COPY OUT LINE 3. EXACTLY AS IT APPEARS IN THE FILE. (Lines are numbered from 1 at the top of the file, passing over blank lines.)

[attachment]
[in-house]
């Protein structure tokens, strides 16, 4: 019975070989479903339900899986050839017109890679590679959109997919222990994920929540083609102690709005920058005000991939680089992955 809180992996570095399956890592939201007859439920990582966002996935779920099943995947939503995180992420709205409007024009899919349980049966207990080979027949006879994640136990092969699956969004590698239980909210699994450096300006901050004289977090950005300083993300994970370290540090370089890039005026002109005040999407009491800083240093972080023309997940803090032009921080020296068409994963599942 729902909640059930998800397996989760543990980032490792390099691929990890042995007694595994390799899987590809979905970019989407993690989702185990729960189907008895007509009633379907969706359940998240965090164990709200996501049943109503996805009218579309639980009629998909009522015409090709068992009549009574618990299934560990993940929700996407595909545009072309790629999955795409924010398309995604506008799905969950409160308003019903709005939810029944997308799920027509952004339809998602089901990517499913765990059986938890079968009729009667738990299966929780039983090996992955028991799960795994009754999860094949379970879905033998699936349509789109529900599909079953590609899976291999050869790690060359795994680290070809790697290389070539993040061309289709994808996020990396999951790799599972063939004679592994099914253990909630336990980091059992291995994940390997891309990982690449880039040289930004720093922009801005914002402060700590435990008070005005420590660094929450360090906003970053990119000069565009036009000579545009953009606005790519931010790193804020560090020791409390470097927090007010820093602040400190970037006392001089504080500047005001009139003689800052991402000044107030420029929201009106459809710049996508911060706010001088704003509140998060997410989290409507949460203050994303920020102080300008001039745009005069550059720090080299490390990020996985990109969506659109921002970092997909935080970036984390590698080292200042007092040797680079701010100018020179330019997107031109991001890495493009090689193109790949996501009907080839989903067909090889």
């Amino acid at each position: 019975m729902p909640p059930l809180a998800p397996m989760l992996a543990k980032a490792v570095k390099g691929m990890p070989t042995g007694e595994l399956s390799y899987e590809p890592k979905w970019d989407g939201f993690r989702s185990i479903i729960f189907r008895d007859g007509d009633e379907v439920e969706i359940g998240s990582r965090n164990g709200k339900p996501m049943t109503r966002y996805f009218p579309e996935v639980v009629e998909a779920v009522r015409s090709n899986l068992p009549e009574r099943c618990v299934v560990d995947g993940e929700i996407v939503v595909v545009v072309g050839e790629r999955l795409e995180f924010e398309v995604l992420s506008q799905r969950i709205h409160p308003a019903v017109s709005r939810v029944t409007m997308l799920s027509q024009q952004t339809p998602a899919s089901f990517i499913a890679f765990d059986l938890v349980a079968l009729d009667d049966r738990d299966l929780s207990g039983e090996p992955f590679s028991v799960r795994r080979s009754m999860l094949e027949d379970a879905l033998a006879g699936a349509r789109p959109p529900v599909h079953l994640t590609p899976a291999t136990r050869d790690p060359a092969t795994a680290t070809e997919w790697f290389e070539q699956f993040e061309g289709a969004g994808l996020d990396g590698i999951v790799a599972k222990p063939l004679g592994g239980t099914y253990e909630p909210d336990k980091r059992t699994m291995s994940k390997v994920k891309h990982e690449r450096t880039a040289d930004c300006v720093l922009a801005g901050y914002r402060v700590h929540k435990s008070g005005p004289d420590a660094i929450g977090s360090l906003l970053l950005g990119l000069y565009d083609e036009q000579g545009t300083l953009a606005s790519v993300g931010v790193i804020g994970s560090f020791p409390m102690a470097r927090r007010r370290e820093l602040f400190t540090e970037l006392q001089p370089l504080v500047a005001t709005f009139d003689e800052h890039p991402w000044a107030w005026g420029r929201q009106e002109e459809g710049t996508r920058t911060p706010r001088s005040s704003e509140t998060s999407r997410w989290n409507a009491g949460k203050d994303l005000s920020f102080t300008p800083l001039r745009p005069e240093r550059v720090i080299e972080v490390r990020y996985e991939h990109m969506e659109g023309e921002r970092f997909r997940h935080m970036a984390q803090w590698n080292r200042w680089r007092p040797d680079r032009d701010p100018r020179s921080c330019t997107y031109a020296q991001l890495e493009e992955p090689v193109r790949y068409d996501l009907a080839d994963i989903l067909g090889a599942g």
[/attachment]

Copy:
């Amino acid at each position: 019975m729902p909640p059930l809180a998800p397996m989760l992996a543990k980032a490792v570095k390099g691929m990890p070989t042995g007694e595994l399956s390799y899987e590809p890592k979905w970019d989407g939201f993690r989702s185990i479903i729960f189907r008895d007859g007509d009633e379907v439920e969706i359940g998240s990582r965090n164990g709200k339900p996501m049943t109503r966002y996805f009218p579309e996935v639980v009629e998909a779920v009522r015409s090709n899986l068992p009549e009574r099943c618990v299934v560990d995947g993940e929700i996407v939503v595909v545009v072309g050839e790629r999955l795409e995180f924010e398309v995604l992420s506008q799905r969950i709205h409160p308003a019903v017109s709005r939810v029944t409007m997308l799920s027509q024009q952004t339809p998602a899919s089901f990517i499913a890679f765990d059986l938890v349980a079968l009729d009667d049966r738990d299966l929780s207990g039983e090996p992955f590679s028991v799960r795994r080979s009754m999860l094949e027949d379970a879905l033998a006879g699936a349509r789109p959109p529900v599909h079953l994640t590609p899976a291999t136990r050869d790690p060359a092969t795994a680290t070809e997919w790697f290389e070539q699956f993040e061309g289709a969004g994808l996020d990396g590698i999951v790799a599972k222990p063939l004679g592994g239980t099914y253990e909630p909210d336990k980091r059992t699994m291995s994940k390997v994920k891309h990982e690449r450096t880039a040289d930004c300006v720093l922009a801005g901050y914002r402060v700590h929540k435990s008070g005005p004289d420590a660094i929450g977090s360090l906003l970053l950005g990119l000069y565009d083609e036009q000579g545009t300083l953009a606005s790519v993300g931010v790193i804020g994970s560090f020791p409390m102690a470097r927090r007010r370290e820093l602040f400190t540090e970037l006392q001089p370089l504080v500047a005001t709005f009139d003689e800052h890039p991402w000044a107030w005026g420029r929201q009106e002109e459809g710049t996508r920058t911060p706010r001088s005040s704003e509140t998060s999407r997410w989290n409507a009491g949460k203050d994303l005000s920020f102080t300008p800083l001039r745009p005069e240093r550059v720090i080299e972080v490390r990020y996985e991939h990109m969506e659109g023309e921002r970092f997909r997940h935080m970036a984390q803090w590698n080292r200042w680089r007092p040797d680079r032009d701010p100018r020179s921080c330019t997107y031109a020296q991001l890495e493009e992955p090689v193109r790949y068409d996501l009907a080839d994963i989903l067909g090889a599942g």